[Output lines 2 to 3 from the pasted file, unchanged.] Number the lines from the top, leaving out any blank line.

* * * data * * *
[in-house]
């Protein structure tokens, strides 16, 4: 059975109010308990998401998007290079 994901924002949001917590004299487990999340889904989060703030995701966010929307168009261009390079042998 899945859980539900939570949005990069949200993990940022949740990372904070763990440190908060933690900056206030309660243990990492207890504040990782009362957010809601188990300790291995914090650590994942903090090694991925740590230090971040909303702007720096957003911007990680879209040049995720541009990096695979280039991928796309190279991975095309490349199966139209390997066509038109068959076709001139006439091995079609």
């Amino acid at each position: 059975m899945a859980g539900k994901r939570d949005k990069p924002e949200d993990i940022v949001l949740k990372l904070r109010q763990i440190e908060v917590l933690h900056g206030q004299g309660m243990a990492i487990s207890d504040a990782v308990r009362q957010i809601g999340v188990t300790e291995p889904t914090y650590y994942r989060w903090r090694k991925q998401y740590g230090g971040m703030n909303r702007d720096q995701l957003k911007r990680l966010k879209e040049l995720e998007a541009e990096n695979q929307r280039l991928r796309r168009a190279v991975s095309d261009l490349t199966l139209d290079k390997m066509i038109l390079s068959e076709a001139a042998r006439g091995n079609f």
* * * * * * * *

């Protein structure tokens, strides 16, 4: 059975109010308990998401998007290079 994901924002949001917590004299487990999340889904989060703030995701966010929307168009261009390079042998 899945859980539900939570949005990069949200993990940022949740990372904070763990440190908060933690900056206030309660243990990492207890504040990782009362957010809601188990300790291995914090650590994942903090090694991925740590230090971040909303702007720096957003911007990680879209040049995720541009990096695979280039991928796309190279991975095309490349199966139209390997066509038109068959076709001139006439091995079609």
């Amino acid at each position: 059975m899945a859980g539900k994901r939570d949005k990069p924002e949200d993990i940022v949001l949740k990372l904070r109010q763990i440190e908060v917590l933690h900056g206030q004299g309660m243990a990492i487990s207890d504040a990782v308990r009362q957010i809601g999340v188990t300790e291995p889904t914090y650590y994942r989060w903090r090694k991925q998401y740590g230090g971040m703030n909303r702007d720096q995701l957003k911007r990680l966010k879209e040049l995720e998007a541009e990096n695979q929307r280039l991928r796309r168009a190279v991975s095309d261009l490349t199966l139209d290079k390997m066509i038109l390079s068959e076709a001139a042998r006439g091995n079609f």